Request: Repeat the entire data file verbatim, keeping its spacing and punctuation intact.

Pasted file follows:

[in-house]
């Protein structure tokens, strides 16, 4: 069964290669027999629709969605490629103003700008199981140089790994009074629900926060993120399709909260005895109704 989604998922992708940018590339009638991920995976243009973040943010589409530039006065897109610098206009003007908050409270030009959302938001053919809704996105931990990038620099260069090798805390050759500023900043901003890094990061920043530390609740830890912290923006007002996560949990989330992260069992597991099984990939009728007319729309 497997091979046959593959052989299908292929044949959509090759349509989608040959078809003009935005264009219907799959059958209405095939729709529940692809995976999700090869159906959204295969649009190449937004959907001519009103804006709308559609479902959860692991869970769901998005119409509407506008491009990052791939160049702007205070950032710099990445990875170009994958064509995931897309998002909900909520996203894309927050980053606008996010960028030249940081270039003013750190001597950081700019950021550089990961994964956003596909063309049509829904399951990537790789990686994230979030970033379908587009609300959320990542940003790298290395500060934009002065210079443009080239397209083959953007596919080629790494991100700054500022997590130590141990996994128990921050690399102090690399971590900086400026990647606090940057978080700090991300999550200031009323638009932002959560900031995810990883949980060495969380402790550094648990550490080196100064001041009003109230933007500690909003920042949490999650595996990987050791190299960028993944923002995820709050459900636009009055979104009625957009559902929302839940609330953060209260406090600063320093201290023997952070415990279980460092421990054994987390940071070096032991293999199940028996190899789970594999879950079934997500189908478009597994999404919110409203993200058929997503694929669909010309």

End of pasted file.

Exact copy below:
[in-house]
């Protein structure tokens, strides 16, 4: 069964290669027999629709969605490629103003700008199981140089790994009074629900926060993120399709909260005895109704 989604998922992708940018590339009638991920995976243009973040943010589409530039006065897109610098206009003007908050409270030009959302938001053919809704996105931990990038620099260069090798805390050759500023900043901003890094990061920043530390609740830890912290923006007002996560949990989330992260069992597991099984990939009728007319729309 497997091979046959593959052989299908292929044949959509090759349509989608040959078809003009935005264009219907799959059958209405095939729709529940692809995976999700090869159906959204295969649009190449937004959907001519009103804006709308559609479902959860692991869970769901998005119409509407506008491009990052791939160049702007205070950032710099990445990875170009994958064509995931897309998002909900909520996203894309927050980053606008996010960028030249940081270039003013750190001597950081700019950021550089990961994964956003596909063309049509829904399951990537790789990686994230979030970033379908587009609300959320990542940003790298290395500060934009002065210079443009080239397209083959953007596919080629790494991100700054500022997590130590141990996994128990921050690399102090690399971590900086400026990647606090940057978080700090991300999550200031009323638009932002959560900031995810990883949980060495969380402790550094648990550490080196100064001041009003109230933007500690909003920042949490999650595996990987050791190299960028993944923002995820709050459900636009009055979104009625957009559902929302839940609330953060209260406090600063320093201290023997952070415990279980460092421990054994987390940071070096032991293999199940028996190899789970594999879950079934997500189908478009597994999404919110409203993200058929997503694929669909010309």